Mrs Williamson believes that learning an instrument is ‘mind-bending’ for a child. “The student has to learn to read music notation. He or she has to develop eye-hand-mind co-ordination, keen listening and team skills for playing as an ensemble. They learn discipline to practice.”
A new study in the Journal of Educational Psychology shows the academic benefit of playing a musical instrument. Students score much higher in science, maths, and English exams than their non-musical peers.
Learning music is also linked to an improvement in the all-important STEM skills. Children will need these to fill the science, technology, engineering and science jobs of tomorrow.
So, if you're ever in any doubt of what the bigger benefits of learning music is to your child's development of creativity and intellect, there it is!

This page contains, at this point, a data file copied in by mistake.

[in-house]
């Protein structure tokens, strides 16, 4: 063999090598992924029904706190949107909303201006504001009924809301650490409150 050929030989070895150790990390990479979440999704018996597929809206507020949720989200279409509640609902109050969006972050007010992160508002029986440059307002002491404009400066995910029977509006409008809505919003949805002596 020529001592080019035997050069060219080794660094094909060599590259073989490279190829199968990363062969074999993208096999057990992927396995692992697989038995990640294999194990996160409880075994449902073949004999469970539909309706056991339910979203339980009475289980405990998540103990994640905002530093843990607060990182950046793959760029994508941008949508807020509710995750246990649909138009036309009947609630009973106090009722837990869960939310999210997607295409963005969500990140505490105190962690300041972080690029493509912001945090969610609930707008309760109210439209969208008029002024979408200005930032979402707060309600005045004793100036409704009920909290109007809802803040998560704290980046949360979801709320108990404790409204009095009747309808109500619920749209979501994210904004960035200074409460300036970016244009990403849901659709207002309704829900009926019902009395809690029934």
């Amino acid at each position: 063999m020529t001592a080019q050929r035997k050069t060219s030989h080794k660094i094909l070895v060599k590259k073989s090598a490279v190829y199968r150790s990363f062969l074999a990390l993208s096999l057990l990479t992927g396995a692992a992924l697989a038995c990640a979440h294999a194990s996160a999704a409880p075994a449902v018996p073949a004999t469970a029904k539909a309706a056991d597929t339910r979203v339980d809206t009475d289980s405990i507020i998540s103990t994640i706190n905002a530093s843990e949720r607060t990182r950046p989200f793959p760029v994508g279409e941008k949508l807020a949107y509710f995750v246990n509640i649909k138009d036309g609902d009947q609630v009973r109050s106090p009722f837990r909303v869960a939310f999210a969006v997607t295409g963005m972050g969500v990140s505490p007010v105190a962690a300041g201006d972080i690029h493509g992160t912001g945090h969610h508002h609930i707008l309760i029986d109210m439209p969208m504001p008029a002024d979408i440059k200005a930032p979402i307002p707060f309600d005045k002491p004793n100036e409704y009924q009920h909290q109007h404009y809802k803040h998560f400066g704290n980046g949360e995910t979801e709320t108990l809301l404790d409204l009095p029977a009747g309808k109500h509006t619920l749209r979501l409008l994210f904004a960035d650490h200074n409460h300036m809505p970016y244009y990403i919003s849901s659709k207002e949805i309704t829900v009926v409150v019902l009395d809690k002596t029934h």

Sompting Abbotts Prep School is named winner at UK Content Awards 2019
Sompting Abbotts gains national recognition for its content outreach expertise and new website that have helped boost enrolment by 28%. It was runner up to the Open University in its category and described as a "small school with a big voice".
11th June 2019 — The prep school, in West Sussex, came runner-up against stiff competition of many well-known organisations in its shortlist category of 10 in which the Open University won first place. “It was a tough decision for the judges as they felt Sompting Abbotts was a strong contender in the category,” said the awards organiser Alex Rimmer.